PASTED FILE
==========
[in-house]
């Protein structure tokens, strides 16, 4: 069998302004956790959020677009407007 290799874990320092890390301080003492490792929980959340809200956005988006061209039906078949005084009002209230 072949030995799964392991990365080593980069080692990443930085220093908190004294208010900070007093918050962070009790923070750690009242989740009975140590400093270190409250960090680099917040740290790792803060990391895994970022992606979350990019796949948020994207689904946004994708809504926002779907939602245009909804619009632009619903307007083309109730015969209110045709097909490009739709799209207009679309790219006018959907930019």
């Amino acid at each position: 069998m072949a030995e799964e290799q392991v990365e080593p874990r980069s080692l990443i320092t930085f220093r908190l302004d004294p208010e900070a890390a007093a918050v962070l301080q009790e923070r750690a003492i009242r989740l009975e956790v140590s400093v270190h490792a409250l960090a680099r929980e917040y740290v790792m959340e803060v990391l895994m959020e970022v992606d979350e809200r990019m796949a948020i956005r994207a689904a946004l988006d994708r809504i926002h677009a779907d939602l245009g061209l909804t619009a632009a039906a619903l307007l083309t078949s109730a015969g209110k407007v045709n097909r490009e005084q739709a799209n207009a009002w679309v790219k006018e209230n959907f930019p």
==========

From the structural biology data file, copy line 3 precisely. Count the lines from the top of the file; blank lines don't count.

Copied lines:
């Amino acid at each position: 069998m072949a030995e799964e290799q392991v990365e080593p874990r980069s080692l990443i320092t930085f220093r908190l302004d004294p208010e900070a890390a007093a918050v962070l301080q009790e923070r750690a003492i009242r989740l009975e956790v140590s400093v270190h490792a409250l960090a680099r929980e917040y740290v790792m959340e803060v990391l895994m959020e970022v992606d979350e809200r990019m796949a948020i956005r994207a689904a946004l988006d994708r809504i926002h677009a779907d939602l245009g061209l909804t619009a632009a039906a619903l307007l083309t078949s109730a015969g209110k407007v045709n097909r490009e005084q739709a799209n207009a009002w679309v790219k006018e209230n959907f930019p």